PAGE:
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AT&T to take earnings hit from iPhone subsidies

AT&T to take earnings hit from iPhone subsidies

AT&T Inc.'s profits for the next two years will take a hit as it subsidizes the new low price of the latest iPhones, the company said Monday.
The news sent the carrier's stock down 65 cents, or 1.7 percent, to close at $37.56.
AT&T, which is the iPhone's exclusive U.S. carrier, put the cost at 10 cents to 12 cents per share for this year and next, or roughly $600 million per year.
Carrier subsidies for expensive phones are usually around $200 each. The expected cost figure points to AT&T expecting to sell about 3 million of the new iPhones per year, but AT&T executives did not reveal specifics of the subsidy.
The cheapest model of the new iPhone, announced by Apple Inc. on Monday, will cost $199 when it goes on sale July 11. A model with twice the memory _ 16 gigabytes _ will cost $299. The cheapest model of the first-generation iPhone sold most recently for $399.
AT&T expects the new iPhone to add to its earnings in 2010 when it will no longer be required to share monthly subscriber revenue with Apple. Analysts had estimated these monthly payments at $10 to $15.
The revenue-sharing deal was an experiment, one of many things about the iPhone that turned industry practices on their head. Now, Apple and AT&T are adopting the standard model for the phone business: The carrier pays the handset maker for the phones, then subsidizes the phones to consumers in exchange for a two-year contract.
"We have changed the nature of the agreement to a more traditional wireless model," said Ralph de la Vega, head of AT&T Mobility.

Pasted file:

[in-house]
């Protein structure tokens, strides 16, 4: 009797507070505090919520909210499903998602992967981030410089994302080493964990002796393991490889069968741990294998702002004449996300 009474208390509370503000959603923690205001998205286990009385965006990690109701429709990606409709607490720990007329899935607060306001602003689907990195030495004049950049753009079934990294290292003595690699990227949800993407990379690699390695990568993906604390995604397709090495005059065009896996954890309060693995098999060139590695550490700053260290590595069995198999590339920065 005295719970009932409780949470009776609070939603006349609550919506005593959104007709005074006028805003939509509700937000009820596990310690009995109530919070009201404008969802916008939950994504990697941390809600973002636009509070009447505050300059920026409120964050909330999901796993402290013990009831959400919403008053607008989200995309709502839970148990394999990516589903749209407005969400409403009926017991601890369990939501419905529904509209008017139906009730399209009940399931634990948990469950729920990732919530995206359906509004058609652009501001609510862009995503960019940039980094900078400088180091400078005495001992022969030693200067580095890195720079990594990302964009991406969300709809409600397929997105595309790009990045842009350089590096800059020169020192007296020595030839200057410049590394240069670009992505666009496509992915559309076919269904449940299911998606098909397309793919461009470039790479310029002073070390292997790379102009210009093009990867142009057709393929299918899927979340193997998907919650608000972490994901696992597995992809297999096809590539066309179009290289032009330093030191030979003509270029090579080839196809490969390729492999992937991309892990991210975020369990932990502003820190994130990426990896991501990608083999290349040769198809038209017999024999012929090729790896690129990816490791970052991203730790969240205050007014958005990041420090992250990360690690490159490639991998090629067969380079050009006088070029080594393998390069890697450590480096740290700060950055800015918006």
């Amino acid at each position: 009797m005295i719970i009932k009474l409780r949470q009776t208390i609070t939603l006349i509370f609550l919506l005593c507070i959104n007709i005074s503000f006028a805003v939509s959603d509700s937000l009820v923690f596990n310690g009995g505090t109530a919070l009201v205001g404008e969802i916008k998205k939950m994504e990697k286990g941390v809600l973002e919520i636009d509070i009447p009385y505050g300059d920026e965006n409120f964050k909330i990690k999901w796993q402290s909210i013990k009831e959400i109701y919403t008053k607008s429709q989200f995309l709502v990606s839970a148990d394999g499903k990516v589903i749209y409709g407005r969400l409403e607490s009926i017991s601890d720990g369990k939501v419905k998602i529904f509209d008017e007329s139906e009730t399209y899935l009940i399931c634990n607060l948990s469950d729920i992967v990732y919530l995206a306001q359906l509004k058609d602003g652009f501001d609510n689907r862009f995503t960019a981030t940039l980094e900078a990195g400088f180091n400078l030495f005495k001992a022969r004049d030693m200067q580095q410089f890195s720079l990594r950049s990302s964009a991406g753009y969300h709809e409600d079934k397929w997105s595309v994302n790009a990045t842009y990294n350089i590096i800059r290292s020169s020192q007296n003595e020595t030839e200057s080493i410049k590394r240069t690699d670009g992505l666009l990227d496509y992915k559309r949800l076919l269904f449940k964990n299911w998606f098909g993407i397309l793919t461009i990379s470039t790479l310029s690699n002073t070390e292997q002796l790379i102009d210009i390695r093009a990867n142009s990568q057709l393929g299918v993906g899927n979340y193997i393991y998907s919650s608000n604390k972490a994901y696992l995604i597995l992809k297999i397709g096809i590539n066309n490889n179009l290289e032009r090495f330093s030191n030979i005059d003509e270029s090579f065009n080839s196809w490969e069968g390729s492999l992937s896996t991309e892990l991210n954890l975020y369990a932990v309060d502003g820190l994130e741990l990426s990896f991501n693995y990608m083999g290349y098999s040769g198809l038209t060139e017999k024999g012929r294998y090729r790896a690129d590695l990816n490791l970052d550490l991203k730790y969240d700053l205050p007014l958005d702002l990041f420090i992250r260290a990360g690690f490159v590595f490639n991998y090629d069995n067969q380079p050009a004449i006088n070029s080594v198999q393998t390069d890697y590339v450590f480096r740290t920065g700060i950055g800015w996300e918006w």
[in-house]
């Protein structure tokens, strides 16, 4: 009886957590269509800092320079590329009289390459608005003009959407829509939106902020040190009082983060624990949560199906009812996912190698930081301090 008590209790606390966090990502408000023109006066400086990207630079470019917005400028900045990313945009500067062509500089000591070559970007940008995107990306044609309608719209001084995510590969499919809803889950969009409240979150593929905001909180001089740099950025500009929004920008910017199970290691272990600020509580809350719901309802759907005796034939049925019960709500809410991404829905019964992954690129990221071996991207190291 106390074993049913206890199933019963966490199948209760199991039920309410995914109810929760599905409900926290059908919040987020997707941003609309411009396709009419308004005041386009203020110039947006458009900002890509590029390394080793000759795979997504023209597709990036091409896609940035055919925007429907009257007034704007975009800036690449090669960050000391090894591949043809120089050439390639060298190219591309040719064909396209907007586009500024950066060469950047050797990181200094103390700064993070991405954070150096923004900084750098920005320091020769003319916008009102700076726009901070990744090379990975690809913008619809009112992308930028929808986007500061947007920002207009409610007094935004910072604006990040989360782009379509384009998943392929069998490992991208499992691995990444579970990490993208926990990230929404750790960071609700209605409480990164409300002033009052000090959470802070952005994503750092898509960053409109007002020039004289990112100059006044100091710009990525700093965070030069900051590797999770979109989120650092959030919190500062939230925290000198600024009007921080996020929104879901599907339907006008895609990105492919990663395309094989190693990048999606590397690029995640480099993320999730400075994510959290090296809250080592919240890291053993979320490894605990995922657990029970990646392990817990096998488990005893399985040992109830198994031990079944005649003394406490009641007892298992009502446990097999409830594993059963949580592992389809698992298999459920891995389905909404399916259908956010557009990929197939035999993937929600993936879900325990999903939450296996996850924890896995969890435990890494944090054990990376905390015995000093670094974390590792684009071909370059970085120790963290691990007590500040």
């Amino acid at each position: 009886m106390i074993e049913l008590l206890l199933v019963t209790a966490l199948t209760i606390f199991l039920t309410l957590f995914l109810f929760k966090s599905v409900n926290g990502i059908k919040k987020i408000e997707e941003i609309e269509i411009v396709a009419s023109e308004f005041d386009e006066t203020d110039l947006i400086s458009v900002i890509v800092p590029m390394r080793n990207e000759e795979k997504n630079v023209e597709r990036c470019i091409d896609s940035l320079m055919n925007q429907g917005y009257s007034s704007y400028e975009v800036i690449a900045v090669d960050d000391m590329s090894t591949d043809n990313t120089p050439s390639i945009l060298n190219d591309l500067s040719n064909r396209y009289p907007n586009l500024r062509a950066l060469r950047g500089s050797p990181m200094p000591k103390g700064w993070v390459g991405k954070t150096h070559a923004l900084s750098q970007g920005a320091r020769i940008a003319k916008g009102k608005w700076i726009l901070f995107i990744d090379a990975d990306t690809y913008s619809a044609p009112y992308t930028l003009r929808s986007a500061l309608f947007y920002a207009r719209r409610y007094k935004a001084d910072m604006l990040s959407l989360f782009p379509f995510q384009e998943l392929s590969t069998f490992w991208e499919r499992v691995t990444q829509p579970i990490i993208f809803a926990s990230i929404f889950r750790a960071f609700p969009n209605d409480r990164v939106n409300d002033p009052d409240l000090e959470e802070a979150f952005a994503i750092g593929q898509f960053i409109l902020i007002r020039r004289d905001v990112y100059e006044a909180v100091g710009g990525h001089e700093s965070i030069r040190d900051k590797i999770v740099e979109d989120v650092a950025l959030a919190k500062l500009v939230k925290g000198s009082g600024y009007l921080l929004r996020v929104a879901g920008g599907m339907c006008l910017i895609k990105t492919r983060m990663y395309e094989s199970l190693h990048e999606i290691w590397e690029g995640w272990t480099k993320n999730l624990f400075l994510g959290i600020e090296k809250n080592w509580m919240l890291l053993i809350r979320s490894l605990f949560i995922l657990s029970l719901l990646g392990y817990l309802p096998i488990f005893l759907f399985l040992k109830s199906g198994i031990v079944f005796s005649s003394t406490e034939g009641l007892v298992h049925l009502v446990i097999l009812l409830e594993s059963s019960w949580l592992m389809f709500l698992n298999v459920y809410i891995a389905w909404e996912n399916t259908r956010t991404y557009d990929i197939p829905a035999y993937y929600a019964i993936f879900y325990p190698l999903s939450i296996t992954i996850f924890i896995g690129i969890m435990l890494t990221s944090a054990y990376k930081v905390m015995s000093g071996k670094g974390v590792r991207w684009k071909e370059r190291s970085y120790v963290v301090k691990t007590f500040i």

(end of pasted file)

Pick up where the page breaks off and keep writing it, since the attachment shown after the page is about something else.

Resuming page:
Consumers will be the winners in the short term, as the price of the feature-rich iPhone is cut in half. But AT&T is raising the prices for service plans to start at $39.99 per month, plus $30 for unlimited data. That works out to a $10 increase from the cheapest plan for the first-generation iPhone.
For that price, Web surfing and downloads will be roughly twice as fast as with the first iPhone. AT&T charges $35 per month for unlimited data on BlackBerry phones and Windows smart phones.
Apple's revenue per iPhone will likely be cut, as it is deprived of residual payments from carriers. But its phone could see much wider adoption with a lower price. When the iPhone first went on sale last June, the cheapest model sold for $499.
The new arrangement also will allow AT&T to capture more iPhone buyers because they now must activate the phone before leaving the store. Previously, iPhone buyers could buy the gadget without activating it.
Many phones were "unlocked" so they could be used with other carriers and many were shipped overseas to countries where they weren't available. Analyst Toni Sacconaghi estimated that only half the iPhones sold have been activated with AT&T service.
IPhone subscribers are particularly valuable to AT&T, since they're unusually happy with their phones and pay an average of more than $90 per month for service, compared to less than $60 for other subscribers under contract. Less than 20 percent of AT&T customers have "smart phones" that are able to take full advantage of the company's expensive 3G network.
"The wireless industry is obviously at a key point of transition as we move into a new era of growth that's driven by advanced data services," said Rick Lindner, AT&T's chief financial officer.
Last week, AT&T said its 3G wireless network was operational in 275 markets. The company expects to have it operating in 350 up by the end of the year, when it will have spent $20 billion on wireless network improvements since 2005.


Updated : 2020-12-04 15:18 GMT+08:00